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World markets fall ahead of US jobs report
World stock markets fall ahead of key US jobs report
By The Associated Press

SEOUL, South Korea (AP) ' Global stock markets slumped Friday ahead of the release of U.S. employment figures that are under close scrutiny for further clues about the state of the world's largest economy.

In Asia, Japan's Nikkei 225 index, Asia's biggest market, ended a six-session winning streak, falling 1.2 percent to 8,950.74. Hong Kong's Hang Seng index declined 1.8 percent to 20,212.91.

Shares in Europe started lower.



Britain's FTSE 100 fell 1.8 percent to 5,320.85. Germany's DAX declined 2.7 percent to 5,574.86 and France's CAC-40 shed 2.3 percent to 3,189.92.

Wall Street, meanwhile, was set to open lower after falling Thursday. Dow Jones industrial futures declined 0.6 percent to 11,392 while S&P 500 futures were down 0.8 percent to 1,191.60.

The U.S. Labor Department announces figures for employment and the jobless rate in August later Friday. Employers are expected to have added 93,000 jobs. Such a figure would not significantly dent the current unemployment rate of 9.1 percent.

Fears that the U.S. economy is in danger of falling back into recession have dogged markets, though recent indicators ' including gains in auto sales, manufacturing and consumer spending ' point to steady, though not strong, growth.

On the negative side, however, consumer confidence plunged in August to a two-year low and a key category that tracks business investment plans declined 0.9 percent in July.

"This is a big number," said Jackson Wong, vice president at Tanrich Securities in Hong Kong, referring to the jobs report. "The market is still very cautious ahead of the non-farm payrolls data."

Investors watch the report as a key barometer of the health of the U.S. economy, which despite its recovery from the worst of the sub-prime mortgage crisis and the global financial meltdown has struggled to create enough jobs to sharply bring down the unemployment rate.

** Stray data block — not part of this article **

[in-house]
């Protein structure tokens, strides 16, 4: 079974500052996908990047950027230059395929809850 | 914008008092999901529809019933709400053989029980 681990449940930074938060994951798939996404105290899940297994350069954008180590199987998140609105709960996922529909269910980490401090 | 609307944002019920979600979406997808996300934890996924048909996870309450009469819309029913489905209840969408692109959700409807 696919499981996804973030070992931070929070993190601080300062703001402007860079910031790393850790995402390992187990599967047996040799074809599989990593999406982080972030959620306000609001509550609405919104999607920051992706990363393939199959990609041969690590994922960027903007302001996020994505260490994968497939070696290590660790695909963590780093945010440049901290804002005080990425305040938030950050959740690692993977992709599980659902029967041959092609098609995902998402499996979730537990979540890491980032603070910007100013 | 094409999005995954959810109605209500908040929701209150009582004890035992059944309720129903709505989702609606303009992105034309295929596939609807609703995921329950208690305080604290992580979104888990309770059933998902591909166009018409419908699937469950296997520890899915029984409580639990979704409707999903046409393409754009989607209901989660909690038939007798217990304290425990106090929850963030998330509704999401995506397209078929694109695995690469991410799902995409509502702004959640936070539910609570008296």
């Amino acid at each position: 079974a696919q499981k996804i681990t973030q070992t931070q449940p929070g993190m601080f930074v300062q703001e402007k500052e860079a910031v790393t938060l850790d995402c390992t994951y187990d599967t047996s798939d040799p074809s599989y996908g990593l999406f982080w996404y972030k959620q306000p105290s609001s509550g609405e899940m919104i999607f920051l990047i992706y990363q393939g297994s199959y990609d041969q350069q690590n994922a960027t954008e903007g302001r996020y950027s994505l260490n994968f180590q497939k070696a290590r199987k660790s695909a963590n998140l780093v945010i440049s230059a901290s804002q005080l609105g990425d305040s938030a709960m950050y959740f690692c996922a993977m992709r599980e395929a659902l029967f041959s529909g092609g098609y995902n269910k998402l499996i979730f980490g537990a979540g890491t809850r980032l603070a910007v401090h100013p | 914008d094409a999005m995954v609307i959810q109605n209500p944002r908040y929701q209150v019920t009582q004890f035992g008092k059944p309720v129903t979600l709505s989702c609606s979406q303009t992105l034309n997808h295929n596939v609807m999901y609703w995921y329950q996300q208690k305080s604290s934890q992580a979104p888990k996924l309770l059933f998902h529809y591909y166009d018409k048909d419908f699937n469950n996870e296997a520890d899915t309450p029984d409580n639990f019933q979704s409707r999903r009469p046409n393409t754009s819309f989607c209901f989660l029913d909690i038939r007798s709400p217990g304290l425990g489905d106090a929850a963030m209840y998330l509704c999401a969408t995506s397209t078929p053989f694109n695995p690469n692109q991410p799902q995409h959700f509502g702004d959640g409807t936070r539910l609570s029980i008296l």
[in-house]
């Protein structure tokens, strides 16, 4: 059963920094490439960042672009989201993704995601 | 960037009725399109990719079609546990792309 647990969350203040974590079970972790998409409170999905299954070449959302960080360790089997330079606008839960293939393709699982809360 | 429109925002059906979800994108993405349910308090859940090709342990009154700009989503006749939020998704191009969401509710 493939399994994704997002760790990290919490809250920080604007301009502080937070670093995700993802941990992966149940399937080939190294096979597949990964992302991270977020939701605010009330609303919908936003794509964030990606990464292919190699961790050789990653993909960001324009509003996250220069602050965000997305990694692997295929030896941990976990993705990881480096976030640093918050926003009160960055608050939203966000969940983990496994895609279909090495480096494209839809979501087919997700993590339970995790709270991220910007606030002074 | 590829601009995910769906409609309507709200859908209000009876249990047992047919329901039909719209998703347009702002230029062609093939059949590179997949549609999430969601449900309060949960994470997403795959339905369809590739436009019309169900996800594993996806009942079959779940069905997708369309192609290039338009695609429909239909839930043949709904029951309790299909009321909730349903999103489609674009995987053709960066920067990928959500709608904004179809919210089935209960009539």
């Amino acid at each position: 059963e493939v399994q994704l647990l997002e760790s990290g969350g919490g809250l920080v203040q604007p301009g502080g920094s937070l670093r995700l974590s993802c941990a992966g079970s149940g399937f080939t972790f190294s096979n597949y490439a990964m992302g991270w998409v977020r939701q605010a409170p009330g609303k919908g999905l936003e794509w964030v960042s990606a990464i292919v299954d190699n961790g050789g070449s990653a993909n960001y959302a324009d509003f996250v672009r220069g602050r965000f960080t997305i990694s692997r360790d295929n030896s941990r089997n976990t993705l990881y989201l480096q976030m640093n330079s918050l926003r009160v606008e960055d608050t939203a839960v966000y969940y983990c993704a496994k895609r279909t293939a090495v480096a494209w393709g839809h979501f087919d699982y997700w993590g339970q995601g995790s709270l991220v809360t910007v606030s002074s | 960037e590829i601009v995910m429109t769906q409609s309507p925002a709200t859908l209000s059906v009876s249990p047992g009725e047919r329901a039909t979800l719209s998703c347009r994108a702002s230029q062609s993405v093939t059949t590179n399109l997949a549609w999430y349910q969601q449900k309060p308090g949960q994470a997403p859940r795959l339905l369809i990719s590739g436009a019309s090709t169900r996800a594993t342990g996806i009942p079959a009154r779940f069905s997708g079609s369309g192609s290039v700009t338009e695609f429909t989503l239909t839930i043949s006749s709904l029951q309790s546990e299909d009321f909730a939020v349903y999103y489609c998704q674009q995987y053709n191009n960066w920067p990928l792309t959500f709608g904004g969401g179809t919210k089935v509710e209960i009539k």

Elsewhere in Asia, mainland China's Shanghai Composite Index fell 1.1 percent to 2,528.28 amid concerns over the potential impact of currency appreciation.

"Textile and clothing companies fell because of worries that the appreciation of the Chinese currency could affect exports," said Shanghai-based analyst Peng Yunliang.

In Seoul, South Korea's Kospi shed 0.7 percent to 1,867.75, ending six consecutive gains. Markets in Australia, New Zealand, Thailand and Singapore also fell.

Benchmarks in the Philippines and India, however, bucked the losing trend to gain less than 1 percent each.

In New York on Thursday, the Dow Jones industrial average fell 1 percent to 11,493.57, giving up early gains of as much as 103 points and snapping a four day winning streak on falling bank stocks and caution ahead of the jobs report.

In currencies, the dollar strengthened slightly to 76.80 yen from 76.78 yen late in New York on Thursday. New Japanese Prime Minister Yoshihiko Noda named Jun Azumi, a 49-year-old former journalist, to succeed him as finance minister Friday as he launches his Cabinet. Japan, the world's third-largest economy, is struggling with the effects of a currency that remains near an all-time high against the dollar.

"In respect of the strong yen, we expect Noda to maintain the links he formed with the BOJ as finance minister and continue with a policy framework that includes forex market intervention," Naohiko Baba, chief economist for Goldman Sachs in Tokyo, wrote in a report Friday, referring to the new prime minister's relationship with the Bank of Japan. The central bank carries out currency market intervention on behalf of the finance ministry.

The euro, meanwhile, fell to $1.4239 from $1.4273.

Benchmark oil for October delivery was down 73 cents to $88.21 per barrel in electronic trading on the New York Mercantile Exchange. The contract rose 12 cents to settle at $88.93 per barrel on the Nymex on Thursday.

In London, Brent crude for October delivery was down 79 cents at $113.50 on the ICE Futures exchange.

___

AP Business Writer Yuri Kageyama in Tokyo and AP researcher Fu Ting in Shanghai contributed to this report.


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